A trio of men have been indicted for their alleged role in a highly profitable, Ukraine-based "scareware" scheme that tricked unwitting users into purchasing more than one million fake anti-virus programs, resulting in an estimated $100 million in losses to victims.
Defendants Shaileshkumar Jain, 40, and Bjorn Sundin, 31, each were charged with 24 counts of wire fraud, prosecutors in Chicago said Thursday. A third defendant, James Reno, 26, of Amelia, Ohio was charged with 12 counts of wire fraud. Each of the three men additionally were hit with one count of computer fraud and conspiracy to commit computer fraud.
Jain, a U.S. citizen living in Estonia, and Sundin, a Swedish resident, owned and operated a Belize-registered company called Innovative Marketing Inc., prosecutors said. The firm, with a subsidiary based in Kiev, Ukraine, claimed to sell anti-virus and computer repair and performance equipment but actually earned its revenue by taking advantage of users' fears that their computer was infected with malware.
"These defendants allegedly preyed on innocent computer users, exploiting their fraudulently induced fears for personal gain," Robert Grant, special agent-in-charge of the FBI's Chicago office, said. "We will continue our efforts to identify and aggressively investigate similar schemes with the assistance of our law enforcement partners both at home and internationally."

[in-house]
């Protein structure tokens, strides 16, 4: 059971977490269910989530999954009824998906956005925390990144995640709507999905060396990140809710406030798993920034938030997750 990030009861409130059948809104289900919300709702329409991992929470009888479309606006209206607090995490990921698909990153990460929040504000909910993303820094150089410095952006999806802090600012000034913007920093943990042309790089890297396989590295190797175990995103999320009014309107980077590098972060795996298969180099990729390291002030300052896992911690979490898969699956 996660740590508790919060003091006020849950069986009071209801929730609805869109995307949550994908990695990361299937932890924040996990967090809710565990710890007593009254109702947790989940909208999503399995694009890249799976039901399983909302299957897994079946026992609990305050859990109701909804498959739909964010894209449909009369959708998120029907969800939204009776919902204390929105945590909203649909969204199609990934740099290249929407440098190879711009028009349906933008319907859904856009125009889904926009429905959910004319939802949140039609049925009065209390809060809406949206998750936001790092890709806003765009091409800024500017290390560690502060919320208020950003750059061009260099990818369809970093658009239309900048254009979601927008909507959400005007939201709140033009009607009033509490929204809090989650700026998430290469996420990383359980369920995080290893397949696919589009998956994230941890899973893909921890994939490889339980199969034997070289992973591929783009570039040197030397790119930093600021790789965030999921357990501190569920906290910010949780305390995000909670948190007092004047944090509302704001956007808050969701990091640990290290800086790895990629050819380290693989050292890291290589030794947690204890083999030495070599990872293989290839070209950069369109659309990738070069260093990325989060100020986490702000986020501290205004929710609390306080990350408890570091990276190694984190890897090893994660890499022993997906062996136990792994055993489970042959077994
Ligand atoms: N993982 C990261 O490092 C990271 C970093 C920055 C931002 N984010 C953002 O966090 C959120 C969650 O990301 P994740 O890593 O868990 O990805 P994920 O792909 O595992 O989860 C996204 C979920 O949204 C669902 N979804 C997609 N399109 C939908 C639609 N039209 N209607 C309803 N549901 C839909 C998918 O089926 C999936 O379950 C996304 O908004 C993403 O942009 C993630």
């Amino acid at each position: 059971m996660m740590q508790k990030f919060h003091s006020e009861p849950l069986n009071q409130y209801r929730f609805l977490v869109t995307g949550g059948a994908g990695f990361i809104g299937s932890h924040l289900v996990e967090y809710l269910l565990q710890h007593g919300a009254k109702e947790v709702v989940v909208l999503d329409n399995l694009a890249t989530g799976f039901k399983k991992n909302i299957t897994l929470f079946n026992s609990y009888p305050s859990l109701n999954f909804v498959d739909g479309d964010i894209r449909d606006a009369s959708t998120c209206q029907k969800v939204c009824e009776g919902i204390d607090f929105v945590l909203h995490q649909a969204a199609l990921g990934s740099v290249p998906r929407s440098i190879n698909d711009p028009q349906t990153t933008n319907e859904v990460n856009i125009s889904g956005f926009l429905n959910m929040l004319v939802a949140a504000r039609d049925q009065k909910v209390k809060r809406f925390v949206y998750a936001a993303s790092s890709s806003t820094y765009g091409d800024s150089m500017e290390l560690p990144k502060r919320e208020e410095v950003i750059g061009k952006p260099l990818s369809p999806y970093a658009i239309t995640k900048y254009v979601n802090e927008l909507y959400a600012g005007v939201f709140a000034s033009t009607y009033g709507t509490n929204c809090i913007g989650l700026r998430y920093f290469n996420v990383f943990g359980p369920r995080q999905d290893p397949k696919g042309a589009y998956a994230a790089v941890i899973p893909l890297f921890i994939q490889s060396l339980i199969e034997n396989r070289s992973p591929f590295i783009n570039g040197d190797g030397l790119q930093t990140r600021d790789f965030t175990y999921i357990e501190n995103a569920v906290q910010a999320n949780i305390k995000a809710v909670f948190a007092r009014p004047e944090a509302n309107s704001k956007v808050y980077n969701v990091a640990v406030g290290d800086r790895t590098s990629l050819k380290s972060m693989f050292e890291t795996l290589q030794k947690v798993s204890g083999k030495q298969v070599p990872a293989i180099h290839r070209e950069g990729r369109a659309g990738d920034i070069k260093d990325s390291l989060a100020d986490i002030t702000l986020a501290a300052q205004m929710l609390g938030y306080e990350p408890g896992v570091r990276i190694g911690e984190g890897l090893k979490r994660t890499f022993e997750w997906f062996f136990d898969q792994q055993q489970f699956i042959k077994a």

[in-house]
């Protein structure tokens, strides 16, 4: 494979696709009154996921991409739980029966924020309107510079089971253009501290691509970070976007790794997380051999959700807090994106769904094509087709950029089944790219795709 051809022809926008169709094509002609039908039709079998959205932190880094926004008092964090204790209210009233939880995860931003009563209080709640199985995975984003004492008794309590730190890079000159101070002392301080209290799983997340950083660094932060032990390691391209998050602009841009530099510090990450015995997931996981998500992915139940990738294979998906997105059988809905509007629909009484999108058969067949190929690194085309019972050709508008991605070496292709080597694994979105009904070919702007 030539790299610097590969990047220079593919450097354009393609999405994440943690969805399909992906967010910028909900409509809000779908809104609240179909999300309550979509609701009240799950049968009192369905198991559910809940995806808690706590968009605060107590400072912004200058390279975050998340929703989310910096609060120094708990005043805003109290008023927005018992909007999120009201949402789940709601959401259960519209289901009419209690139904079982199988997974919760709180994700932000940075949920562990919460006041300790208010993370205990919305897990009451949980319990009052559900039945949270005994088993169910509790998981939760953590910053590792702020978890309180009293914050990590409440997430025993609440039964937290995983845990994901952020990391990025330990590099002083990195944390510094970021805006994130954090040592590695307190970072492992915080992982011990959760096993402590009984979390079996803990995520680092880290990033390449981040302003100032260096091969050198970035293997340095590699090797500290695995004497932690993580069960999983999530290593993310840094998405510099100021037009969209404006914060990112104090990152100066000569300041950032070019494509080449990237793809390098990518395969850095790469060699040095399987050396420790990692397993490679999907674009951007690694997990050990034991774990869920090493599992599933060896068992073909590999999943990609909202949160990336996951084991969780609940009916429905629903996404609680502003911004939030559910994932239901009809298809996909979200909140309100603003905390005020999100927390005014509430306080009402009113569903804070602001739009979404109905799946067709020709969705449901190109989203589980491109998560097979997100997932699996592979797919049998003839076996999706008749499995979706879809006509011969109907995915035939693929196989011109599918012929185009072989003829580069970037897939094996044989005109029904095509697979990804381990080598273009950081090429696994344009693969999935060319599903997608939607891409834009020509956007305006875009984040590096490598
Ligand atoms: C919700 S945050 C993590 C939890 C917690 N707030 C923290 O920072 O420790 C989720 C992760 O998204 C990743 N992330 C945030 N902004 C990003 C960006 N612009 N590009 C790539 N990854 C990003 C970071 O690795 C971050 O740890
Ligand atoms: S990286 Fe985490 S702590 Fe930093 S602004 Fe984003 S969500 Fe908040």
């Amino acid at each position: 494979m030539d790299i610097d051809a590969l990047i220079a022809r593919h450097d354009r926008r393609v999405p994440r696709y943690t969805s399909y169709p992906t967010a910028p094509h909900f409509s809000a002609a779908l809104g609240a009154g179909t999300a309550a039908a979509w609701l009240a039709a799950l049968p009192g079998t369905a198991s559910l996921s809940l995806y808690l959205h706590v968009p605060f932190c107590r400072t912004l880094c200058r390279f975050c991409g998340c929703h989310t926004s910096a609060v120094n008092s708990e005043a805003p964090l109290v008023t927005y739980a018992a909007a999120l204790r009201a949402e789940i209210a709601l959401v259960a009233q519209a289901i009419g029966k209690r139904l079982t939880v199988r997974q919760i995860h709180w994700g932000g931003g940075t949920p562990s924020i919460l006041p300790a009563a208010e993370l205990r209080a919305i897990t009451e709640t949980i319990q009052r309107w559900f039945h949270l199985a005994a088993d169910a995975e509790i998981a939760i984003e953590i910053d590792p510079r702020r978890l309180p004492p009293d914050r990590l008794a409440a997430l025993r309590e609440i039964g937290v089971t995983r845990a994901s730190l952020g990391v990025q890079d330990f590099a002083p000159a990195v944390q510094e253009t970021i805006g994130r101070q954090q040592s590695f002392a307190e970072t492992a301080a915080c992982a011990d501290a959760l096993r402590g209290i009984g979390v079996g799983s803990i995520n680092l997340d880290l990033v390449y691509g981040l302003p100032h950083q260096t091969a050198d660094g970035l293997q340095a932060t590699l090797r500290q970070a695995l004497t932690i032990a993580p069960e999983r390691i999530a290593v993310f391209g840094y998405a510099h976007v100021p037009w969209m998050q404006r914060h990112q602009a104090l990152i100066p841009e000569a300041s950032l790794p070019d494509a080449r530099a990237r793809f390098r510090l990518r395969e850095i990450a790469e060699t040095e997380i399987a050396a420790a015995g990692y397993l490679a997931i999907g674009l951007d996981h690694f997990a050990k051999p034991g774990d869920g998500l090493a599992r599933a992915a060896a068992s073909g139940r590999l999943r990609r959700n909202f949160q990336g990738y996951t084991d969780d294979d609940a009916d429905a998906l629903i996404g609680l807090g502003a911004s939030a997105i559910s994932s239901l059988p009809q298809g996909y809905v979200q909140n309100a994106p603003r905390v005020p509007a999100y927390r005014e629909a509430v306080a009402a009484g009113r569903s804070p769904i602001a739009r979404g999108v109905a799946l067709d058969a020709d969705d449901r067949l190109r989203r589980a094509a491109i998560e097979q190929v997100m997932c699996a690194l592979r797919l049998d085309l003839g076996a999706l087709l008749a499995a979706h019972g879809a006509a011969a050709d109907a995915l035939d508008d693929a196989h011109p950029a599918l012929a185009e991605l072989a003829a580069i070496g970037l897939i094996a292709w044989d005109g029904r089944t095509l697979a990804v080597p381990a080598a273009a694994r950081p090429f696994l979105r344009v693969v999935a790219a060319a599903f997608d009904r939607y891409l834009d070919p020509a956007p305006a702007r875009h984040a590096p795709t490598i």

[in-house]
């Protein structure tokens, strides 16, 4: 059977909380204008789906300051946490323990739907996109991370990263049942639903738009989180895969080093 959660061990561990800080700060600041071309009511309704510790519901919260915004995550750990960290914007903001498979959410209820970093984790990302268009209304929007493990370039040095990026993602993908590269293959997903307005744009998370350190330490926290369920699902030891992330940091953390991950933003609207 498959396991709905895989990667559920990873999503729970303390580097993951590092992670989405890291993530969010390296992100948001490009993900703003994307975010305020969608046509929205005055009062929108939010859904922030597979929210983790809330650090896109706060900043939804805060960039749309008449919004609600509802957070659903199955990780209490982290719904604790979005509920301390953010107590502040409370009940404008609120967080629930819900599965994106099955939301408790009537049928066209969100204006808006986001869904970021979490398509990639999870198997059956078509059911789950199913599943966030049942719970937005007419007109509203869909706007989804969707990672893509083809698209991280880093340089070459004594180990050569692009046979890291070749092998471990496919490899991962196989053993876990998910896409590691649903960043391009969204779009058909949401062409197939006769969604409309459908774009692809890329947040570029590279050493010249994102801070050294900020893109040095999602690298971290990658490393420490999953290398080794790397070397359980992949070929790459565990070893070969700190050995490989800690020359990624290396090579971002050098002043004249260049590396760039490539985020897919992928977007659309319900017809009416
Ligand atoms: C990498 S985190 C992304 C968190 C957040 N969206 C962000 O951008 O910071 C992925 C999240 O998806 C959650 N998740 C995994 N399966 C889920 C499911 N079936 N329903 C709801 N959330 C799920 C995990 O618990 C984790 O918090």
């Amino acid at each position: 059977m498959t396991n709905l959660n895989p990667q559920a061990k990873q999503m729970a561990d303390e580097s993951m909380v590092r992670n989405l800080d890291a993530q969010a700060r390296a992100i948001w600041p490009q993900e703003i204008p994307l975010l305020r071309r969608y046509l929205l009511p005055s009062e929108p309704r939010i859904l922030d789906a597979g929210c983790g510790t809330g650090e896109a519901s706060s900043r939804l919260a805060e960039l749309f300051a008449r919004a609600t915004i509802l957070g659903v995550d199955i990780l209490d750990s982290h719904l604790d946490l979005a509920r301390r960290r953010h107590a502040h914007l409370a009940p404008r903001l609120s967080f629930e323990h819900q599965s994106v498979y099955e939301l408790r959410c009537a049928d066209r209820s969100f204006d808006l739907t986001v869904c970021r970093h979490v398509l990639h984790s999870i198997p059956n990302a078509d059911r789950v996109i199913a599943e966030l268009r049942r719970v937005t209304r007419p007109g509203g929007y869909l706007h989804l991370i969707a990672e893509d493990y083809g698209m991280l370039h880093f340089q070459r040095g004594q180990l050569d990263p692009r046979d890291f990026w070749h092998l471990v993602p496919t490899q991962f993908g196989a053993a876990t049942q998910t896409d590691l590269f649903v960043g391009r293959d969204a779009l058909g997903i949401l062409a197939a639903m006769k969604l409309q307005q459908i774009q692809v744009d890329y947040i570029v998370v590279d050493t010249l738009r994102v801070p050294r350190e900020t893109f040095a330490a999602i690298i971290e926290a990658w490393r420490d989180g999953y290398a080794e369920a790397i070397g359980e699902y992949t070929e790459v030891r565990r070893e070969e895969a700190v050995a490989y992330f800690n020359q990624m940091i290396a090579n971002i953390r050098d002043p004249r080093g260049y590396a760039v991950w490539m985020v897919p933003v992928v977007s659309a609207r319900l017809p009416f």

The defendants masqueraded as advertising agencies working on behalf of legitimate companies that wanted to place ads on various websites, according to prosecutors. As a result, they were able to get a number of websites to accept and place their ads. However, the ads were customized to contain malicious code that, when executed on a website visitor's browser, caused the user to be redirected to the scareware websites.
Users were bombarded with messages that their computer was infected and that they needed to purchase security software, such as "Malware Alarm" and "Antivirus 2008," at a cost of between $30 and $70, prosecutors said. Proceeds from the scam eventually were funneled back to bank accounts in Eastern Europe.
The defendants also set up a call center to handle complaints in an attempt to dissuade victims from reporting the scam to their credit card companies, prosecutors said. The representatives were told to tell customers that Innovative Marketing was a legitimate company and that the only reason their real anti-virus products detected the rogue programs as a security threat was because they were competing software.
In addition, call center workers were "authorized to provide refunds for...products in an effort to preserve relationships with banks receiving funds from credit card payments associated with (Innovative Marketing) software products that fielded complaints...," according to the indictment.
The indictment seeks forfeiture of approximately $100 million in ill-gotten gains, as well as any remaining funds in a Kiev bank account belonging to the defendants.
Each wire fraud count carries a maximum term of 20 years in prison and a $250,000 fine.
Scareware, also known as rogue ant-virus, is one of the most persistent threats on the internet. Google, in a recent report, said it accounts for 15 percent of all web-based malware and is being distributed by some 11,000 domains.